MINNEAPOLIS (AP) — A former Minnesota nurse accused of visiting online chat rooms and encouraging people to kill themselves, and who was ultimately convicted of aiding two suicides, may learn Wednesday whether the state's highest court accepts his argument of free speech.
William Melchert-Dinkel is challenging the state law used to convict him in 2011, saying he was merely offering support to the victims. His attorney has argued that the law — which states that anyone who "intentionally advises, encourages, or assists another in taking the other's own life" is guilty of a crime — is too broad.
If the Minnesota Supreme Court tackles the law itself, rather than issuing a narrow ruling in Melchert-Dinkel's case, the decision could have broad implications. The court put another assisted suicide case on hold, involving a national right-to-die group, pending its decision.
"My guess is the court is going to consider, head-on, the constitutionality of the law itself, not just its application in this case," Raleigh Hannah Levine, a professor at William Mitchell College of Law in St. Paul, said Tuesday.
Melchert-Dinkel, 51, was convicted on two counts of aiding suicide in the deaths of two people: Mark Drybrough, 32, of Coventry, England, who hanged himself in 2005; and Nadia Kajouji, 18, of Brampton, Ontario, who jumped into a frozen river in 2008.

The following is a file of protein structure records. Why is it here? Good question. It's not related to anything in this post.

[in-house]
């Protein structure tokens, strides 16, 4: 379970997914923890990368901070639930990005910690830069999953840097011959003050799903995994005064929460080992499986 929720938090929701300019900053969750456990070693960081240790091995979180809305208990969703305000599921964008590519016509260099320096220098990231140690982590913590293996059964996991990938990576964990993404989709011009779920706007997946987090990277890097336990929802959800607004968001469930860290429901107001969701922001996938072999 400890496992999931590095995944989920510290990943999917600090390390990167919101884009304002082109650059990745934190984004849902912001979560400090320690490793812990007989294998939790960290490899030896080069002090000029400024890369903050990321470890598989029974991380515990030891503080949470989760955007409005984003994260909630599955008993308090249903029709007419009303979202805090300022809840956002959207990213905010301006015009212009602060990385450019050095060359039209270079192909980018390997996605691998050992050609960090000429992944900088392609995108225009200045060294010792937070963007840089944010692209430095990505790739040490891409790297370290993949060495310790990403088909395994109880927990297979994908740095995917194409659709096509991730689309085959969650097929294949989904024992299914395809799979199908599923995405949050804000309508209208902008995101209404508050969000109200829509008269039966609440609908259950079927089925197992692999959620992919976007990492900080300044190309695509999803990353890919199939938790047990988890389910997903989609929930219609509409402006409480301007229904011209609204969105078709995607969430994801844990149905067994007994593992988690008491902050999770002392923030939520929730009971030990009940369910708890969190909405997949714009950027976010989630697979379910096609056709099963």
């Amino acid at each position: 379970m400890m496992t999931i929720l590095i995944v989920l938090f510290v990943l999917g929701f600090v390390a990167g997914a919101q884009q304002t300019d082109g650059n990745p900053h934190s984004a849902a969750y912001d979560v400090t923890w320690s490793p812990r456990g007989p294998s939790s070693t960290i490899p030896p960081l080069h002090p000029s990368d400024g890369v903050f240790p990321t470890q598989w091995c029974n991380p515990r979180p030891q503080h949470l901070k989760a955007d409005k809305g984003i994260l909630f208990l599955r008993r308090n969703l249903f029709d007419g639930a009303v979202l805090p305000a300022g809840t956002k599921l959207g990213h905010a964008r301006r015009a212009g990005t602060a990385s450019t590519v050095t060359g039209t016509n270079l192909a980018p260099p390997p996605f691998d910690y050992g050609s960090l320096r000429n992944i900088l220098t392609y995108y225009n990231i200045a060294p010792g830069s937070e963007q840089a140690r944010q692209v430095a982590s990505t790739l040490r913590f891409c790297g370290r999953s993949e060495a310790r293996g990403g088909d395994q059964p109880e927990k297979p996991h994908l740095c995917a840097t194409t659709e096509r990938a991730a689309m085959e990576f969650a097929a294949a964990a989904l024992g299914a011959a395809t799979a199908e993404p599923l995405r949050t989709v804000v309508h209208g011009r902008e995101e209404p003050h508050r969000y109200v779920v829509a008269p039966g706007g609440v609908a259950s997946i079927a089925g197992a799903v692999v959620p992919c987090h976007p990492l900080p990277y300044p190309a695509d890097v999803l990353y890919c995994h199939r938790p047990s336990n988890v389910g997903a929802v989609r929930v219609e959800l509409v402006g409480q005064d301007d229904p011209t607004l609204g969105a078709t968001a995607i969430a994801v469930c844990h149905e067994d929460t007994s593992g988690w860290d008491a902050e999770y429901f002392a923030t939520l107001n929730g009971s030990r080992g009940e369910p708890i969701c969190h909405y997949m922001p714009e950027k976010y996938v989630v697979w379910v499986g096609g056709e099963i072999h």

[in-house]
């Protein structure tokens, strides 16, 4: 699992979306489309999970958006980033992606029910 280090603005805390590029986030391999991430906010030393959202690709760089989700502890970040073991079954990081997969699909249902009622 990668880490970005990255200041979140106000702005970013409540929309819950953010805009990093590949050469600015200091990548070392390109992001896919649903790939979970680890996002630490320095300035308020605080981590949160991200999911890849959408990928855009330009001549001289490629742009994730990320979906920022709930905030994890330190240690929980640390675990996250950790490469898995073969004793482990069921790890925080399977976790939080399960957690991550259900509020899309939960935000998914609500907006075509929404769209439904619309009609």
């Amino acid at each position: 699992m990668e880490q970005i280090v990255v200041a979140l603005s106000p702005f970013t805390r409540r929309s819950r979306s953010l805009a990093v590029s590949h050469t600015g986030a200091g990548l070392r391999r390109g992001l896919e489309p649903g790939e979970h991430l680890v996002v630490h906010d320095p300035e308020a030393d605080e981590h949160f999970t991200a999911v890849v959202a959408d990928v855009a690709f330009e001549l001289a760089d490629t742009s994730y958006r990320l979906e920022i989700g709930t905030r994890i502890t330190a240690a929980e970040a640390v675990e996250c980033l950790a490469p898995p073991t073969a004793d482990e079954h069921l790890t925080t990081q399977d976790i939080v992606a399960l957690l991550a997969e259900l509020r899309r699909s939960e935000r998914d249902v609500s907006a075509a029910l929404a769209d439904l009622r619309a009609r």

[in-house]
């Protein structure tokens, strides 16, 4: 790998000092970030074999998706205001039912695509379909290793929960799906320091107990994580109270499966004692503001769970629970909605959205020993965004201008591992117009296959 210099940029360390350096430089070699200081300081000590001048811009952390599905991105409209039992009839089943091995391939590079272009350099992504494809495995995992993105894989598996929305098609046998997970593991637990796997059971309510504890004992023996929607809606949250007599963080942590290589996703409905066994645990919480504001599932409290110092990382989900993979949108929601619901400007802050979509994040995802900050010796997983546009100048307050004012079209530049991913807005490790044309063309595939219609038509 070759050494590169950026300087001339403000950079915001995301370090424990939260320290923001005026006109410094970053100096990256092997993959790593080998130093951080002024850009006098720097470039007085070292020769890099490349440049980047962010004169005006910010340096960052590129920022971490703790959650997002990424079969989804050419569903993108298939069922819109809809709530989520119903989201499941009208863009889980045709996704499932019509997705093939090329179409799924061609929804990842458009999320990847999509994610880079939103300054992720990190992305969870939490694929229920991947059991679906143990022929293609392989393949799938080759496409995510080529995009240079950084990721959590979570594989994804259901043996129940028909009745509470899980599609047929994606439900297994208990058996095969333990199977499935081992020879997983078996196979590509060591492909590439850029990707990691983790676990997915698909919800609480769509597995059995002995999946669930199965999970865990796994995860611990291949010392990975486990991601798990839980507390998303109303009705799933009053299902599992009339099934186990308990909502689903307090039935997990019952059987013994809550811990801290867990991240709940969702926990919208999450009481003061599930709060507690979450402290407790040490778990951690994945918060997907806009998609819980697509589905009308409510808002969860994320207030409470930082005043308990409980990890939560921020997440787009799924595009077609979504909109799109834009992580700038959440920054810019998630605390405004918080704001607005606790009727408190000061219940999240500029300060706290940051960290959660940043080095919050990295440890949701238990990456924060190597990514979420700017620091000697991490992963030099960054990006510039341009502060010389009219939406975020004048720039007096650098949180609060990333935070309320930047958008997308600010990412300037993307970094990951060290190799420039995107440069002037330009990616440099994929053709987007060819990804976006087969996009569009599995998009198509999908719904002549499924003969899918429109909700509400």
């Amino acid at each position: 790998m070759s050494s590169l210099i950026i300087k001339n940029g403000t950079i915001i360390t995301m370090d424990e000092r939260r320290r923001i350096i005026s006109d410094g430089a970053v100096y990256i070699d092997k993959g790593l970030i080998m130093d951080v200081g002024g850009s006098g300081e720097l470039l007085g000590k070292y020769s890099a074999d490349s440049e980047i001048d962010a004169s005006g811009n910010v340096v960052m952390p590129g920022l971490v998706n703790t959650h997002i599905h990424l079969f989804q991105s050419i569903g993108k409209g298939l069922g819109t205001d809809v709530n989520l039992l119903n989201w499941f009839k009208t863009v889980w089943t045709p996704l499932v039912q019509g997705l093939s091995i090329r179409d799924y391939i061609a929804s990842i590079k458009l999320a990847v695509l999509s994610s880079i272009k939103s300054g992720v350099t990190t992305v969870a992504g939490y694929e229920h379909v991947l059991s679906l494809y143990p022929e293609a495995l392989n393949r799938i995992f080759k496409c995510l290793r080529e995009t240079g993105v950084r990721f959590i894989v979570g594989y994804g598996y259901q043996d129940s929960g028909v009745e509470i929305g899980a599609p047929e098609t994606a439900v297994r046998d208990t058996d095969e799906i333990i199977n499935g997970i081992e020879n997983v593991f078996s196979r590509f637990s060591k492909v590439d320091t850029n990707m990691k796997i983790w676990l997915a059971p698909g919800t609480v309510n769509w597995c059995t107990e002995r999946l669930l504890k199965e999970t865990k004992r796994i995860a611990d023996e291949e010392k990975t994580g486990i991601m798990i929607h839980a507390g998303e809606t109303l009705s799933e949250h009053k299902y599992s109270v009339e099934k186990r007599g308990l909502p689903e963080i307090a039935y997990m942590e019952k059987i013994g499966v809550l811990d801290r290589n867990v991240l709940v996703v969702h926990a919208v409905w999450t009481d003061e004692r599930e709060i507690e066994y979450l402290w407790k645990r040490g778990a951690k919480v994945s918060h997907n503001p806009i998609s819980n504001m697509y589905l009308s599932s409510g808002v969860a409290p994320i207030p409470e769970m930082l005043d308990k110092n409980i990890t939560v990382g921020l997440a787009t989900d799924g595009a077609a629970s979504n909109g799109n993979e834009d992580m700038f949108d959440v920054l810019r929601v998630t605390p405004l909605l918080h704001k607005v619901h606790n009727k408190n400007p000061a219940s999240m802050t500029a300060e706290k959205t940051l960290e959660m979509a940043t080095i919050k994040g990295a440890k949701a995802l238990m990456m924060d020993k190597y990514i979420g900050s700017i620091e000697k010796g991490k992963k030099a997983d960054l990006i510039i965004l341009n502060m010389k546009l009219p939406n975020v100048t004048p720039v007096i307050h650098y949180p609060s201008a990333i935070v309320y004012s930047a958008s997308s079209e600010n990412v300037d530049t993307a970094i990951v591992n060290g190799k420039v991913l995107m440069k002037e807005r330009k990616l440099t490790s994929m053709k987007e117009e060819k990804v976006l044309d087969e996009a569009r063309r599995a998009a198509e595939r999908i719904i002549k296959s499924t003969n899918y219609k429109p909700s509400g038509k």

In addition to his free speech claim, Melchert-Dinkel argued that he had no influence on either person's actions. But prosecutors say his speech wasn't protected and that he played an integral role in the deaths, including giving step-by-step instructions.
Evidence showed that Melchert-Dinkel sought out depressed people online. When he found them, he posed as a suicidal female nurse, feigned compassion and offered instructions on how they could kill themselves.
Melchert-Dinkel told police he did it for the "thrill of the chase." According to court documents, he acknowledged participating in online chats about suicide with up to 20 people and entering into fake suicide pacts with about 10, five of whom he believed killed themselves.